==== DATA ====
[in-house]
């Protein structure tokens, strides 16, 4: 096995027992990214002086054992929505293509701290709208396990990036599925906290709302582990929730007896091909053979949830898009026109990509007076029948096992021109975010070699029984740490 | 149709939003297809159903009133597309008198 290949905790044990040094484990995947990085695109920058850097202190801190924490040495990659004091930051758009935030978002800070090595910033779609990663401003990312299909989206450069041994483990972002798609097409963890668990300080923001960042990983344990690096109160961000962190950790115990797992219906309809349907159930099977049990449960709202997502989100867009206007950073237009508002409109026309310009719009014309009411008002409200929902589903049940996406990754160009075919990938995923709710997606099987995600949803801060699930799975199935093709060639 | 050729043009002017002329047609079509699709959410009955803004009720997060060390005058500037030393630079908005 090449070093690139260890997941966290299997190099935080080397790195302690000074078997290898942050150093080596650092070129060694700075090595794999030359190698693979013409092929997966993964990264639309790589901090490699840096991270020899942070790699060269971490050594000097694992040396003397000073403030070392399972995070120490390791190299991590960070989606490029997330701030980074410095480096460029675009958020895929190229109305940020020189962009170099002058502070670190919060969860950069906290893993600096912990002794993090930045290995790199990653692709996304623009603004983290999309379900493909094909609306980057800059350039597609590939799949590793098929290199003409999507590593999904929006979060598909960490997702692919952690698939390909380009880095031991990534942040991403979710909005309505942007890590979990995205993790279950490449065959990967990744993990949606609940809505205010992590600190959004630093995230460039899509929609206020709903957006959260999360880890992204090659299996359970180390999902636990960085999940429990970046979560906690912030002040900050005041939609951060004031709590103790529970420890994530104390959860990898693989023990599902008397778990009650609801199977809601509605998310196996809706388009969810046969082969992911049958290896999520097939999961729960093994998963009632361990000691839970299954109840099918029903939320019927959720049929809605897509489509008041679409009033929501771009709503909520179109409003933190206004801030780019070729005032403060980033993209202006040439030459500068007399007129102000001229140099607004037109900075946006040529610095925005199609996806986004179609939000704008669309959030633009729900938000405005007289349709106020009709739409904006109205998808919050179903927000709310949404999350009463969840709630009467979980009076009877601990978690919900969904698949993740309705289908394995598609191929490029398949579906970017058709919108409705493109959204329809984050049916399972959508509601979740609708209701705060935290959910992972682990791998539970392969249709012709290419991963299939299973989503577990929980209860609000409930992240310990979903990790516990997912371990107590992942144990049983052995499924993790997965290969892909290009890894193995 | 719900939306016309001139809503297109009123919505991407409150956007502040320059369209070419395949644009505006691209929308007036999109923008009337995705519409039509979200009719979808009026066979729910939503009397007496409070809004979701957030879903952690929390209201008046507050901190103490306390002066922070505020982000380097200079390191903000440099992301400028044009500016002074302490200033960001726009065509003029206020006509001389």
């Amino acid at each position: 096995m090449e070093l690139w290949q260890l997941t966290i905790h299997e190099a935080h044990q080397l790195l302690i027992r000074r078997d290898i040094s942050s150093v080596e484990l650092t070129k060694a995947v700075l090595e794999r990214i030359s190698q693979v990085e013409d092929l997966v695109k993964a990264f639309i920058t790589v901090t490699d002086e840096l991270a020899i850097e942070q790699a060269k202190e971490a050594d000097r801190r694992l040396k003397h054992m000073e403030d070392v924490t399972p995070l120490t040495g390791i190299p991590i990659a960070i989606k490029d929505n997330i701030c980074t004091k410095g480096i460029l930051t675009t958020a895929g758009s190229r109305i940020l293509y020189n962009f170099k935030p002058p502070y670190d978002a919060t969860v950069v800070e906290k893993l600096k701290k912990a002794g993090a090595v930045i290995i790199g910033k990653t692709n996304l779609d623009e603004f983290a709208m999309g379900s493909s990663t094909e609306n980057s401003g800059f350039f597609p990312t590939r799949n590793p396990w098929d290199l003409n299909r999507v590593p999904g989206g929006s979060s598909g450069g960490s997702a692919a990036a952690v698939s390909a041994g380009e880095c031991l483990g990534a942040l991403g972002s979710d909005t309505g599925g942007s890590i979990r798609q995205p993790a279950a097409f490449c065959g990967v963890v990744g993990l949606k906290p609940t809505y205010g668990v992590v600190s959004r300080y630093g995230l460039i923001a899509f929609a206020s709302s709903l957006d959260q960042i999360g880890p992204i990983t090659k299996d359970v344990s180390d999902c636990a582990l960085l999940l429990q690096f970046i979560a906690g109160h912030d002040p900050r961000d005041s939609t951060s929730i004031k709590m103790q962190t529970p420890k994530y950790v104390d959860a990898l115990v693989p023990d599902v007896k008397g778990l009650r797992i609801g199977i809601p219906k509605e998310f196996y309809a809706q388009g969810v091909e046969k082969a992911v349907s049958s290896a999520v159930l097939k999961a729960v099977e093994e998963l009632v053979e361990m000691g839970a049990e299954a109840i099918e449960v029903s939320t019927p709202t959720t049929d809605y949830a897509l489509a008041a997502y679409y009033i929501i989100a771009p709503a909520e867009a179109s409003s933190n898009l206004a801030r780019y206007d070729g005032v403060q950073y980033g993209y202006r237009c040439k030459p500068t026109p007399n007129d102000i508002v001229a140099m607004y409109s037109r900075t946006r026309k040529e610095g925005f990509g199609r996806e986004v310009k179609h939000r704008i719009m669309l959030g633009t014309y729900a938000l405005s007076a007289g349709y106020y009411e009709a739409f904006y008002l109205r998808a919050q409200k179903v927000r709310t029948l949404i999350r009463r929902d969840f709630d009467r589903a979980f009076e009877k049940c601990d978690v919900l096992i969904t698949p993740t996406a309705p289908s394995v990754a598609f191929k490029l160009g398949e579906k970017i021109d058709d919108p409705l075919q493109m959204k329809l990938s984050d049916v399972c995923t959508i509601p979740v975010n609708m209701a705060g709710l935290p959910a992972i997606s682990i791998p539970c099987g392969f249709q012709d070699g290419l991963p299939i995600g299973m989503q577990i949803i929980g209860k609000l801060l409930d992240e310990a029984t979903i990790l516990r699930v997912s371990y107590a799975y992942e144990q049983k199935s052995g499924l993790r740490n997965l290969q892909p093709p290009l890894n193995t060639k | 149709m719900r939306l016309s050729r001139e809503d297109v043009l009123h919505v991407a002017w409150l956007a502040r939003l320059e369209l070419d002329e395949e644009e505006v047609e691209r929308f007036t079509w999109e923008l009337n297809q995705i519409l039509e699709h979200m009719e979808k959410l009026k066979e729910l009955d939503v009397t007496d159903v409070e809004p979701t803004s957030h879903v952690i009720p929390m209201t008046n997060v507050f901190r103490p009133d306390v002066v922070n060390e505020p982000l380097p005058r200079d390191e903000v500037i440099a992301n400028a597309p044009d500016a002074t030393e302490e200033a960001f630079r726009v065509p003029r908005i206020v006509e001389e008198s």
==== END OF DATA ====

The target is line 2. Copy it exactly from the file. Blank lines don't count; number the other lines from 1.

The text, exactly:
């Protein structure tokens, strides 16, 4: 096995027992990214002086054992929505293509701290709208396990990036599925906290709302582990929730007896091909053979949830898009026109990509007076029948096992021109975010070699029984740490 | 149709939003297809159903009133597309008198 290949905790044990040094484990995947990085695109920058850097202190801190924490040495990659004091930051758009935030978002800070090595910033779609990663401003990312299909989206450069041994483990972002798609097409963890668990300080923001960042990983344990690096109160961000962190950790115990797992219906309809349907159930099977049990449960709202997502989100867009206007950073237009508002409109026309310009719009014309009411008002409200929902589903049940996406990754160009075919990938995923709710997606099987995600949803801060699930799975199935093709060639 | 050729043009002017002329047609079509699709959410009955803004009720997060060390005058500037030393630079908005 090449070093690139260890997941966290299997190099935080080397790195302690000074078997290898942050150093080596650092070129060694700075090595794999030359190698693979013409092929997966993964990264639309790589901090490699840096991270020899942070790699060269971490050594000097694992040396003397000073403030070392399972995070120490390791190299991590960070989606490029997330701030980074410095480096460029675009958020895929190229109305940020020189962009170099002058502070670190919060969860950069906290893993600096912990002794993090930045290995790199990653692709996304623009603004983290999309379900493909094909609306980057800059350039597609590939799949590793098929290199003409999507590593999904929006979060598909960490997702692919952690698939390909380009880095031991990534942040991403979710909005309505942007890590979990995205993790279950490449065959990967990744993990949606609940809505205010992590600190959004630093995230460039899509929609206020709903957006959260999360880890992204090659299996359970180390999902636990960085999940429990970046979560906690912030002040900050005041939609951060004031709590103790529970420890994530104390959860990898693989023990599902008397778990009650609801199977809601509605998310196996809706388009969810046969082969992911049958290896999520097939999961729960093994998963009632361990000691839970299954109840099918029903939320019927959720049929809605897509489509008041679409009033929501771009709503909520179109409003933190206004801030780019070729005032403060980033993209202006040439030459500068007399007129102000001229140099607004037109900075946006040529610095925005199609996806986004179609939000704008669309959030633009729900938000405005007289349709106020009709739409904006109205998808919050179903927000709310949404999350009463969840709630009467979980009076009877601990978690919900969904698949993740309705289908394995598609191929490029398949579906970017058709919108409705493109959204329809984050049916399972959508509601979740609708209701705060935290959910992972682990791998539970392969249709012709290419991963299939299973989503577990929980209860609000409930992240310990979903990790516990997912371990107590992942144990049983052995499924993790997965290969892909290009890894193995 | 719900939306016309001139809503297109009123919505991407409150956007502040320059369209070419395949644009505006691209929308007036999109923008009337995705519409039509979200009719979808009026066979729910939503009397007496409070809004979701957030879903952690929390209201008046507050901190103490306390002066922070505020982000380097200079390191903000440099992301400028044009500016002074302490200033960001726009065509003029206020006509001389």